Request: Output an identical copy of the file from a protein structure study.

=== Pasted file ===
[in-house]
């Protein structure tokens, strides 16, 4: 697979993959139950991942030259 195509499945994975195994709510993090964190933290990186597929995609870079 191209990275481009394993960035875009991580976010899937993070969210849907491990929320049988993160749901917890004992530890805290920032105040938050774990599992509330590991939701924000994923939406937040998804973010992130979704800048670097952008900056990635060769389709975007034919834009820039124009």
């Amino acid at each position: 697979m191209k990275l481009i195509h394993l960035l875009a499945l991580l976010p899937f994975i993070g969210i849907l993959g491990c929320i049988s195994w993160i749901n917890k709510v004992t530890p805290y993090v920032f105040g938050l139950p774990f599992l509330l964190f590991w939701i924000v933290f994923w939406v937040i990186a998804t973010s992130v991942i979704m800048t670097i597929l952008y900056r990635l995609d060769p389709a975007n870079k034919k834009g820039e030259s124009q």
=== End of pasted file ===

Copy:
[in-house]
């Protein structure tokens, strides 16, 4: 697979993959139950991942030259 195509499945994975195994709510993090964190933290990186597929995609870079 191209990275481009394993960035875009991580976010899937993070969210849907491990929320049988993160749901917890004992530890805290920032105040938050774990599992509330590991939701924000994923939406937040998804973010992130979704800048670097952008900056990635060769389709975007034919834009820039124009």
């Amino acid at each position: 697979m191209k990275l481009i195509h394993l960035l875009a499945l991580l976010p899937f994975i993070g969210i849907l993959g491990c929320i049988s195994w993160i749901n917890k709510v004992t530890p805290y993090v920032f105040g938050l139950p774990f599992l509330l964190f590991w939701i924000v933290f994923w939406v937040i990186a998804t973010s992130v991942i979704m800048t670097i597929l952008y900056r990635l995609d060769p389709a975007n870079k034919k834009g820039e030259s124009q």